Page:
See how they grow: Testing the feasibility of a mobile app to support parents' understanding of child growth charts

Gayl Humphrey, Rosie Dobson, Varsha Parag, Marion Hiemstra, Stephen Howie, Samantha Marsh, Susan Morton, Dylan Mordaunt, Angela Wadham, Chris Bullen

Research output: Contribution to journalArticlepeer-review

7 Citations (Scopus)
24 Downloads (Pure)


Background Mobile devices provide new opportunities for the prevention of overweight and obesity in children. We aimed to co-create and test an app that offered comprehensible feedback to parents on their child's growth and delivered a suite of age-specific information about nutrition and activity. Methods A two-phased approach was used to co-create the digital growth tool-See How They Grow -and test its feasibility. Phase one used focus groups (parents and professionals such as paediatricians and midwives) and a national on-line survey to gather requirements and build the app. Phase two involved testing the app over 12-weeks, with parents or carers of children aged ≤ 2-years. All research activities were undertaken exclusively through the app, and participants were recruited using social media and hard copy materials given to patents at a child health visit. Findings Four focus groups and 101 responses to the national survey informed the features and functions to include in the final app. Two hundred and twenty-five participants downloaded the app, resulting in 208 eligible participants. Non-Māori/Non-Pacific (78%) and Māori (14%) had the highest downloads. Fifty-four per cent of participants were parents of children under 6-months. These participants were more likely to regularly use the app than those with children older than 6-months (64% vs 36%, P = 0.011). Over half of the participants entered three measures (n = 101, 48%). Of those that completed the follow-up survey (n = 101, 48%), 72 reported that the app helped them better understand how to interpret growth charts. Conclusion The app was acceptable and with minor modifications, has the potential to be an effective tool to support parents understanding of growth trajectories for their children. A larger trial is needed to evaluate if the app can have a measurable impact on increasing knowledge and behaviour, and therefore on preventing childhood overweight and obesity.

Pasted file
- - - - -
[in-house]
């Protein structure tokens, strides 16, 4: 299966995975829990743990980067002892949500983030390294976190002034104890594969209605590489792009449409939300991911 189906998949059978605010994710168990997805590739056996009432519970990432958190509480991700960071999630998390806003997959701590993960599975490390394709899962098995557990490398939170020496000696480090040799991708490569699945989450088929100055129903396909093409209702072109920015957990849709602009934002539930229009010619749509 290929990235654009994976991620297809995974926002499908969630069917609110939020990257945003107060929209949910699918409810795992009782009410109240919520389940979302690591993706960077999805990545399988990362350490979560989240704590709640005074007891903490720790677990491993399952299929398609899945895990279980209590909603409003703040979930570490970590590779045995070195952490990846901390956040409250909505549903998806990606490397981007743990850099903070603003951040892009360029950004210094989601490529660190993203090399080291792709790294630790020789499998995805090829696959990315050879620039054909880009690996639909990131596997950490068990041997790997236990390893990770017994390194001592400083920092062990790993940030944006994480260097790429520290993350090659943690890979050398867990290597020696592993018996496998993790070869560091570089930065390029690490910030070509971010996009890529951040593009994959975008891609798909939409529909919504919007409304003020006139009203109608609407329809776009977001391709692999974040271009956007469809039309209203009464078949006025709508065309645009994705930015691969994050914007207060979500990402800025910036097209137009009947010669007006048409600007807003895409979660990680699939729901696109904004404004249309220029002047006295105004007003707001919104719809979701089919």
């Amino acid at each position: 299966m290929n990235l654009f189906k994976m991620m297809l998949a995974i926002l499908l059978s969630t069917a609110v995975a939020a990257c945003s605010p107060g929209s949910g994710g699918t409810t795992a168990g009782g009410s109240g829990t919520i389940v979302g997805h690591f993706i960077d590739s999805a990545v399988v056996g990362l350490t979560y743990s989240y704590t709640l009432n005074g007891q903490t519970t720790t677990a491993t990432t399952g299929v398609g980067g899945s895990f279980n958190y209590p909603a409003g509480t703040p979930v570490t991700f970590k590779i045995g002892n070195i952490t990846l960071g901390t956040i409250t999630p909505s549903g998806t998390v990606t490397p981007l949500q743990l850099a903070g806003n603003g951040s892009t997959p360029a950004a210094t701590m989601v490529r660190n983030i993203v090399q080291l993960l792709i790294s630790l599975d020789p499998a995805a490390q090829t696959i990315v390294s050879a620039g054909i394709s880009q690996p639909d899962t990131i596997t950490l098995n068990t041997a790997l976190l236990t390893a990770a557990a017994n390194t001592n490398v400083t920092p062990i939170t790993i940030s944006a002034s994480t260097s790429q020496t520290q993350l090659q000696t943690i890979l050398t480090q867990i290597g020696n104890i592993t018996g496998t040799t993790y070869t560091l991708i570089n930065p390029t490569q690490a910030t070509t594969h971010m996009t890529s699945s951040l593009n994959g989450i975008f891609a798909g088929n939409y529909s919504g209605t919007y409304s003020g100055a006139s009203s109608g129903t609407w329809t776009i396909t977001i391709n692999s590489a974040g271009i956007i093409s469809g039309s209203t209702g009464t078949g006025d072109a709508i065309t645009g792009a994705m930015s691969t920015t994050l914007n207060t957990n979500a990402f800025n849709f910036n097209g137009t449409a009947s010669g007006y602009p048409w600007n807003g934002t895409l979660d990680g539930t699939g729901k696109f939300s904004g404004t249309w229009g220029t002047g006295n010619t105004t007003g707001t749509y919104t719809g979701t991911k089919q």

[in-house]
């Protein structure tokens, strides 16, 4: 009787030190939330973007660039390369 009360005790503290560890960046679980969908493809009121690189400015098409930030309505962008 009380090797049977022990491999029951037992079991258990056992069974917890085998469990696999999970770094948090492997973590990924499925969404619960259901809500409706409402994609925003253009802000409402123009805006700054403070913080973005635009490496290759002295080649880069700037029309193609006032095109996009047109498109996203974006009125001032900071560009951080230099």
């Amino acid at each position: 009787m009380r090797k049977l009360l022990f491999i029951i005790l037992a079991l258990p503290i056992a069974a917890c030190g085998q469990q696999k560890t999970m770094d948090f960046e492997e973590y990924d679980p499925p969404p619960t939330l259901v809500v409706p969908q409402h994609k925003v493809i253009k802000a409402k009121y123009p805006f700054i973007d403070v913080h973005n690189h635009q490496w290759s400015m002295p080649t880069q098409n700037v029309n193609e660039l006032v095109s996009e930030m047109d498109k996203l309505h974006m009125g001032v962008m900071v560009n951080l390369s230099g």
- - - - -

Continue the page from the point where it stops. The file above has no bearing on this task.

Original languageEnglish
Article numbere0246045
Number of pages19
JournalPLoS One
Issue number2
Publication statusPublished - 19 Feb 2021


  • Testing
  • Parents' Understanding
  • Child Growth Charts
  • Mobile App


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